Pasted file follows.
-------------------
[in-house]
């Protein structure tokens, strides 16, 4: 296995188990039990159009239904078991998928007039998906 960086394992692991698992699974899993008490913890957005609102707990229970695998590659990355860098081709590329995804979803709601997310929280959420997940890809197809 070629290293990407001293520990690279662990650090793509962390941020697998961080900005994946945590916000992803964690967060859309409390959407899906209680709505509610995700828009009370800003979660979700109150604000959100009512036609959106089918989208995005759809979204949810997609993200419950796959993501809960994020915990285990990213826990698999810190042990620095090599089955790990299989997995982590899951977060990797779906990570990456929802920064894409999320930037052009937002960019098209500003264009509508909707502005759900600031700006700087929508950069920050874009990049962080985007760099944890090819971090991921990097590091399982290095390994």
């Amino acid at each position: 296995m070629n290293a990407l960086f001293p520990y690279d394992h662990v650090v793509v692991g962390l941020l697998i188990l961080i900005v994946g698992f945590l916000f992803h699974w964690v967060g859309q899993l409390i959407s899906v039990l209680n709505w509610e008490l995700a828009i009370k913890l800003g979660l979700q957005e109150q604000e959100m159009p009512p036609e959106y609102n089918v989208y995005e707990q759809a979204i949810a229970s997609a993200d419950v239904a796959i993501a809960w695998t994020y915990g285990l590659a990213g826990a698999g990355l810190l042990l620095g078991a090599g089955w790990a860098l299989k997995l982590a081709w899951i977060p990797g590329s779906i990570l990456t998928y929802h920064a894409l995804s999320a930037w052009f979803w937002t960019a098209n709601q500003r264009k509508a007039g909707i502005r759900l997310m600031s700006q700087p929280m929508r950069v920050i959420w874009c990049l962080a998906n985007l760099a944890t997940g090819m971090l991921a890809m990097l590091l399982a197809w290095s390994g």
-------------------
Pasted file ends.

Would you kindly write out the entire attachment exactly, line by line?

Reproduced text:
[in-house]
């Protein structure tokens, strides 16, 4: 296995188990039990159009239904078991998928007039998906 960086394992692991698992699974899993008490913890957005609102707990229970695998590659990355860098081709590329995804979803709601997310929280959420997940890809197809 070629290293990407001293520990690279662990650090793509962390941020697998961080900005994946945590916000992803964690967060859309409390959407899906209680709505509610995700828009009370800003979660979700109150604000959100009512036609959106089918989208995005759809979204949810997609993200419950796959993501809960994020915990285990990213826990698999810190042990620095090599089955790990299989997995982590899951977060990797779906990570990456929802920064894409999320930037052009937002960019098209500003264009509508909707502005759900600031700006700087929508950069920050874009990049962080985007760099944890090819971090991921990097590091399982290095390994």
């Amino acid at each position: 296995m070629n290293a990407l960086f001293p520990y690279d394992h662990v650090v793509v692991g962390l941020l697998i188990l961080i900005v994946g698992f945590l916000f992803h699974w964690v967060g859309q899993l409390i959407s899906v039990l209680n709505w509610e008490l995700a828009i009370k913890l800003g979660l979700q957005e109150q604000e959100m159009p009512p036609e959106y609102n089918v989208y995005e707990q759809a979204i949810a229970s997609a993200d419950v239904a796959i993501a809960w695998t994020y915990g285990l590659a990213g826990a698999g990355l810190l042990l620095g078991a090599g089955w790990a860098l299989k997995l982590a081709w899951i977060p990797g590329s779906i990570l990456t998928y929802h920064a894409l995804s999320a930037w052009f979803w937002t960019a098209n709601q500003r264009k509508a007039g909707i502005r759900l997310m600031s700006q700087p929280m929508r950069v920050i959420w874009c990049l962080a998906n985007l760099a944890t997940g090819m971090l991921a890809m990097l590091l399982a197809w290095s390994g």